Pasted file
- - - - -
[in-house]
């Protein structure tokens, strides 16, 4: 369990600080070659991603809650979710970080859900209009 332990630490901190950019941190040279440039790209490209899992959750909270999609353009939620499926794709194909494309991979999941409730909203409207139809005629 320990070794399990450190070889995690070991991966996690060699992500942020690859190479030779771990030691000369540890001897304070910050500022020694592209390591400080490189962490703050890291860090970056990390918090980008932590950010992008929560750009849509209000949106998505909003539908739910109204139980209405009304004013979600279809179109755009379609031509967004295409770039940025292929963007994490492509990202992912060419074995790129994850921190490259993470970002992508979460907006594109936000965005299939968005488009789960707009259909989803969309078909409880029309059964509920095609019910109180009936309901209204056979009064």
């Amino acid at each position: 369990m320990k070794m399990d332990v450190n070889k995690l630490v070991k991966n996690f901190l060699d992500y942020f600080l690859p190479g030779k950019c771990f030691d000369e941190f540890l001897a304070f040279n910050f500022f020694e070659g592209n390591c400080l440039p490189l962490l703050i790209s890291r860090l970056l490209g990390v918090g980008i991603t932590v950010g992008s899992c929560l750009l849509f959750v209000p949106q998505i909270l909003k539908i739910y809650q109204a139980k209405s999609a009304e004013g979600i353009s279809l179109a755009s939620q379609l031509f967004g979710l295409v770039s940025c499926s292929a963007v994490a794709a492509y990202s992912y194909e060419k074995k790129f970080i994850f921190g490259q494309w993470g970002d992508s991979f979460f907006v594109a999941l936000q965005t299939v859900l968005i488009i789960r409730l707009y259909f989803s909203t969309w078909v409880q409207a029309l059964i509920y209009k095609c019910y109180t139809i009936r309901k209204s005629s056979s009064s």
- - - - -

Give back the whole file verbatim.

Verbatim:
[in-house]
């Protein structure tokens, strides 16, 4: 369990600080070659991603809650979710970080859900209009 332990630490901190950019941190040279440039790209490209899992959750909270999609353009939620499926794709194909494309991979999941409730909203409207139809005629 320990070794399990450190070889995690070991991966996690060699992500942020690859190479030779771990030691000369540890001897304070910050500022020694592209390591400080490189962490703050890291860090970056990390918090980008932590950010992008929560750009849509209000949106998505909003539908739910109204139980209405009304004013979600279809179109755009379609031509967004295409770039940025292929963007994490492509990202992912060419074995790129994850921190490259993470970002992508979460907006594109936000965005299939968005488009789960707009259909989803969309078909409880029309059964509920095609019910109180009936309901209204056979009064």
């Amino acid at each position: 369990m320990k070794m399990d332990v450190n070889k995690l630490v070991k991966n996690f901190l060699d992500y942020f600080l690859p190479g030779k950019c771990f030691d000369e941190f540890l001897a304070f040279n910050f500022f020694e070659g592209n390591c400080l440039p490189l962490l703050i790209s890291r860090l970056l490209g990390v918090g980008i991603t932590v950010g992008s899992c929560l750009l849509f959750v209000p949106q998505i909270l909003k539908i739910y809650q109204a139980k209405s999609a009304e004013g979600i353009s279809l179109a755009s939620q379609l031509f967004g979710l295409v770039s940025c499926s292929a963007v994490a794709a492509y990202s992912y194909e060419k074995k790129f970080i994850f921190g490259q494309w993470g970002d992508s991979f979460f907006v594109a999941l936000q965005t299939v859900l968005i488009i789960r409730l707009y259909f989803s909203t969309w078909v409880q409207a029309l059964i509920y209009k095609c019910y109180t139809i009936r309901k209204s005629s056979s009064s």